By age sixteen, Rhine Ellery has four years left to live. She can thank modern science for this genetic time bomb. A botched effort to create a perfect race has left all males with a lifespan of 25 years, and females with a lifespan of 20 years. Geneticists are seeking a miracle antidote to restore the human race, desperate orphans crowd the population, crime and poverty have skyrocketed, and young girls are being kidnapped and sold as polygamous brides to bear more children.
When Rhine is kidnapped and sold as a bride, she vows to do all she can to escape. Her husband, Linden, is hopelessly in love with her, and Rhine can’t bring herself to hate him as much as she’d like to. But Rhine quickly learns that not everything in her new husband’s strange world is what it seems.
Will Rhine be able to escape–before her time runs out?
Review: Conflicted. That’s my main reaction to Wither, the first book in The Chemical Garden series by Lauren DeStefano. This is mostly good, so I’ll rip off the bandage and get the “bad” part out of the way so I can talk about all the things that worked.
Okay, what didn’t work: the pacing. Because this is the first book in a series, there’s quite a bit of set-up. There’s our main character’s family, their demise, her kidnapping and transformation into a reluctant (that’s an understatement) teenage bride. There are the scientific explanations for what’s going on and the social ramifications (world-building). Add to that the personalities and complexities of the supporting characters, and you’ve got a lot to wade through before you get to the meat of the story.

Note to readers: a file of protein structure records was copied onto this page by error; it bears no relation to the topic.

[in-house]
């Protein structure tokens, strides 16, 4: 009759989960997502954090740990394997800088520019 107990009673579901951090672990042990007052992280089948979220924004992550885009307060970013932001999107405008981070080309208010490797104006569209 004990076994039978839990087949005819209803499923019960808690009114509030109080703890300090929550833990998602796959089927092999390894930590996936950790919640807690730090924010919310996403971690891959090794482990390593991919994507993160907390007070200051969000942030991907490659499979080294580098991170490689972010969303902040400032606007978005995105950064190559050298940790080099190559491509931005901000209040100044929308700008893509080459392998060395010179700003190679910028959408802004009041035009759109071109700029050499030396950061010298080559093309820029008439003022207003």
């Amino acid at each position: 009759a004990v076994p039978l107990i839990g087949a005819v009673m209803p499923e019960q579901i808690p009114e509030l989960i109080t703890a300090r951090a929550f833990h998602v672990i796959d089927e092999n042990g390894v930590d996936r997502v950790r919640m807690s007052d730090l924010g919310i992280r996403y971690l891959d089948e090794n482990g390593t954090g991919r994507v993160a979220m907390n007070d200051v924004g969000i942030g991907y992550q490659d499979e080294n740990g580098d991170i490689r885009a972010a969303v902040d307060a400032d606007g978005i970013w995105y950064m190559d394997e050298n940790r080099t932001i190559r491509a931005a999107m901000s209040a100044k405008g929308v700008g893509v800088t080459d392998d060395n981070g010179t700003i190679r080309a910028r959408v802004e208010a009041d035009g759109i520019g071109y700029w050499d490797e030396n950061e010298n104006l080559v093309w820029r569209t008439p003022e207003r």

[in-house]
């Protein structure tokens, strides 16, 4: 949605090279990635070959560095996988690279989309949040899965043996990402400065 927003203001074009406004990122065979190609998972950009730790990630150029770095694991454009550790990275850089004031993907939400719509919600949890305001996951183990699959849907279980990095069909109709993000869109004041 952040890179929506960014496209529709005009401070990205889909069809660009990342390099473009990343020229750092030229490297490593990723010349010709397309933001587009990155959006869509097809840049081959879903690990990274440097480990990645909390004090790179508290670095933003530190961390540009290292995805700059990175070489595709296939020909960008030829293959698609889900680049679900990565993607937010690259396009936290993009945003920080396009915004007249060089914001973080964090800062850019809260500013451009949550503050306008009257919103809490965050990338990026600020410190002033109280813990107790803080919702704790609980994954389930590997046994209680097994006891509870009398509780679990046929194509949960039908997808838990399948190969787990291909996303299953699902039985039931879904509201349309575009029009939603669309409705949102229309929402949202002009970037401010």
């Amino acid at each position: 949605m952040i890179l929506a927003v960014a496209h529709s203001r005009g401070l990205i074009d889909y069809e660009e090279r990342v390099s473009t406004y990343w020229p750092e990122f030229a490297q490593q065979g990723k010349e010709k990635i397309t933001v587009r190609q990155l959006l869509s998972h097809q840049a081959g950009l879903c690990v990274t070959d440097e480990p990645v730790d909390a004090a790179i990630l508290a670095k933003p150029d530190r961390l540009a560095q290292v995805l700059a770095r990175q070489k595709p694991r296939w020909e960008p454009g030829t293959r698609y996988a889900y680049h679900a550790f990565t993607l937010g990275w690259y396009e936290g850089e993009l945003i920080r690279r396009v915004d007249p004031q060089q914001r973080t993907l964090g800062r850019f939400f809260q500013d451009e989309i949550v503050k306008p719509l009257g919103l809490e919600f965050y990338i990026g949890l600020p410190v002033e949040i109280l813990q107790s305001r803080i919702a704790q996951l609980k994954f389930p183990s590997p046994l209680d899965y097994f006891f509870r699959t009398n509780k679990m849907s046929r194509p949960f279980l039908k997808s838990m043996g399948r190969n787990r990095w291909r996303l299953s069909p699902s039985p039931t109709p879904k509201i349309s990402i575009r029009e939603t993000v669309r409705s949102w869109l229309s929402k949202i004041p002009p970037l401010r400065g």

Now, here’s what did work: the author totally creeped me out. DeStefano builds a world where people resort to barbaric tactics to ensure the survival of the species — Darwin to the extreme. Some of the scenarios made this reader physically shudder. This is a good thing, because it indicates DeStefano’s talent for using words to create such strong feelings and reactions in readers.
One of the premises in particular, and characters’ attitudes toward the premise, is hair-raising, skin-crawling, beat-someone-with-a-stick wrong. (Linden and Cecily, I am so looking at you, you sick puppies.) This forces the reader to re-think attitudes and thank their lucky stars that this hasn’t come to pass. At least, not overtly. Wither has an underlying message that can’t be ignored, and that’s the hallmark of great dystopian fiction.
The book ends on a great set-up for the next installment, and I can’t wait to see where it leads. Since the set-up is complete, it leaves the series open to action, action, action!